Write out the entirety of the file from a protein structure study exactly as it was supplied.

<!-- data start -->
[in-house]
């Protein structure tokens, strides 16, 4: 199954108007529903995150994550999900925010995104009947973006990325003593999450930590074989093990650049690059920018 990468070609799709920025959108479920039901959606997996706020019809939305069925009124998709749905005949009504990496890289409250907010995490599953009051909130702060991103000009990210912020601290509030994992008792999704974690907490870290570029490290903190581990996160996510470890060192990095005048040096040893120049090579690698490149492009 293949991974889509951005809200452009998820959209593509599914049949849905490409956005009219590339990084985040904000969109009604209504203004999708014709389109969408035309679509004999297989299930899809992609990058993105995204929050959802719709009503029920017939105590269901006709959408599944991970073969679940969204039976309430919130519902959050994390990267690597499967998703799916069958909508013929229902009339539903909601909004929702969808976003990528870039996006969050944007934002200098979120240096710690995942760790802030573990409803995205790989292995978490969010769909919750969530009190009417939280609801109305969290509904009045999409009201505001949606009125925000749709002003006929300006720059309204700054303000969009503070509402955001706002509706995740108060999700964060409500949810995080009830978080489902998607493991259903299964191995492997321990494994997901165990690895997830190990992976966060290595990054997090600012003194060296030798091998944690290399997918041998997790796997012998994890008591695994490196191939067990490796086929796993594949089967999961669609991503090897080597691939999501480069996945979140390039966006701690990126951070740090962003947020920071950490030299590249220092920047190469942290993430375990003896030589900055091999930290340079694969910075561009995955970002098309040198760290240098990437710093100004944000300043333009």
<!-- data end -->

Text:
[in-house]
């Protein structure tokens, strides 16, 4: 199954108007529903995150994550999900925010995104009947973006990325003593999450930590074989093990650049690059920018 990468070609799709920025959108479920039901959606997996706020019809939305069925009124998709749905005949009504990496890289409250907010995490599953009051909130702060991103000009990210912020601290509030994992008792999704974690907490870290570029490290903190581990996160996510470890060192990095005048040096040893120049090579690698490149492009 293949991974889509951005809200452009998820959209593509599914049949849905490409956005009219590339990084985040904000969109009604209504203004999708014709389109969408035309679509004999297989299930899809992609990058993105995204929050959802719709009503029920017939105590269901006709959408599944991970073969679940969204039976309430919130519902959050994390990267690597499967998703799916069958909508013929229902009339539903909601909004929702969808976003990528870039996006969050944007934002200098979120240096710690995942760790802030573990409803995205790989292995978490969010769909919750969530009190009417939280609801109305969290509904009045999409009201505001949606009125925000749709002003006929300006720059309204700054303000969009503070509402955001706002509706995740108060999700964060409500949810995080009830978080489902998607493991259903299964191995492997321990494994997901165990690895997830190990992976966060290595990054997090600012003194060296030798091998944690290399997918041998997790796997012998994890008591695994490196191939067990490796086929796993594949089967999961669609991503090897080597691939999501480069996945979140390039966006701690990126951070740090962003947020920071950490030299590249220092920047190469942290993430375990003896030589900055091999930290340079694969910075561009995955970002098309040198760290240098990437710093100004944000300043333009």